If you get a message like this in your inbox and do what it says, or even if you engage in a conversation about partaking in fraud, you will have committed a crime—meaning you could have charges filed against you, and you could be subject to jail time and fees—whether or not the fraud actually takes place. Keep in mind that even if you try to delete your electronic conversations, they can still be easily recovered by authorities.
This could even affect your future potential to obtain employment, since many employers require background checks for new hires. Plus, every financial institution will be able to see that you defrauded another institution, and they will most likely not open an account for you.
Rather than responding to the message, ignore it and take immediate steps to report it to the social media platform.
Last but not least, do not try to play investigator. Once you realize someone is trying to defraud you in some way, it’s never a good idea to try to get their information and solve the problem yourself. The longer you engage with the fraudster, the greater the opportunity for them to scam you. Trust your gut: If something doesn’t feel right, it most likely isn’t. The best thing to do is to disengage right away by either hanging up the phone or ignoring their messages, and immediately reporting them to the proper authorities. It’s up to you to take the necessary steps to protect yourself as well as others.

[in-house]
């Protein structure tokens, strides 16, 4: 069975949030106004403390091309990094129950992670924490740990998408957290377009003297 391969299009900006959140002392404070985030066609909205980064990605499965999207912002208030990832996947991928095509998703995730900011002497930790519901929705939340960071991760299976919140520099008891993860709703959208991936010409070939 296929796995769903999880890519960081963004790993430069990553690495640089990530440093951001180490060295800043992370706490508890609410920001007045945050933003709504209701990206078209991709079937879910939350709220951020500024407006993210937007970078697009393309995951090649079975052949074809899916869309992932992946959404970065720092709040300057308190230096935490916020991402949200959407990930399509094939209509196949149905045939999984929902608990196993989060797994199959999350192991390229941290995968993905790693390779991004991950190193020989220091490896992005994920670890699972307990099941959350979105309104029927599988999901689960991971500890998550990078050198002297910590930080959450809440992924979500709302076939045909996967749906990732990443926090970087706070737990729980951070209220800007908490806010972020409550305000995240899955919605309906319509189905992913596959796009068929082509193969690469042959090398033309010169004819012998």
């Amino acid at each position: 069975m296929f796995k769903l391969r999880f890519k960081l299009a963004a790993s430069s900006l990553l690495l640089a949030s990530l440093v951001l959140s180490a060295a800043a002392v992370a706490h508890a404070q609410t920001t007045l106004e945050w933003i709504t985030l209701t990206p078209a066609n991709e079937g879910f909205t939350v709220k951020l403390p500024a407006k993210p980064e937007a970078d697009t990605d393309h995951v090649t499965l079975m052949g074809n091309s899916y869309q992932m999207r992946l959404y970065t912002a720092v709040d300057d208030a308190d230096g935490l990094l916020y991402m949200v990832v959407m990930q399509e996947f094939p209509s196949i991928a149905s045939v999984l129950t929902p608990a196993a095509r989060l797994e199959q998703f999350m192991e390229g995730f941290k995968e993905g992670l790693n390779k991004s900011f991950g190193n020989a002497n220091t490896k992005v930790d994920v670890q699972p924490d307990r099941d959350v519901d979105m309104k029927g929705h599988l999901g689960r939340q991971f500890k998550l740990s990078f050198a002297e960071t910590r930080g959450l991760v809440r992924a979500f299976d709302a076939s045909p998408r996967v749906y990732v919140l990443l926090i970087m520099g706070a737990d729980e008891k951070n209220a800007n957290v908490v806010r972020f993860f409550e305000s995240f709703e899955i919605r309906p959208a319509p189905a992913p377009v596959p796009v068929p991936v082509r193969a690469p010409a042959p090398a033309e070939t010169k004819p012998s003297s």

We know mistakes happen sometimes, too. In the event that you accidentally give someone your personal information and you think you might be a victim of fraud, let your financial institution know right away. If you ever have questions or concerns about fraud, do not hesitate to call us at (904) 777-6000 or 1 (800) 445-6289 and speak to a VyStar representative.
Has a fraudster ever tried to scam you? Share your story with us in the comments section below.
The content provided in this blog consists of the opinions and ideas of the author alone and should be used for informational purposes only. VyStar Credit Union disclaims any liability for decisions you make based on the information provided.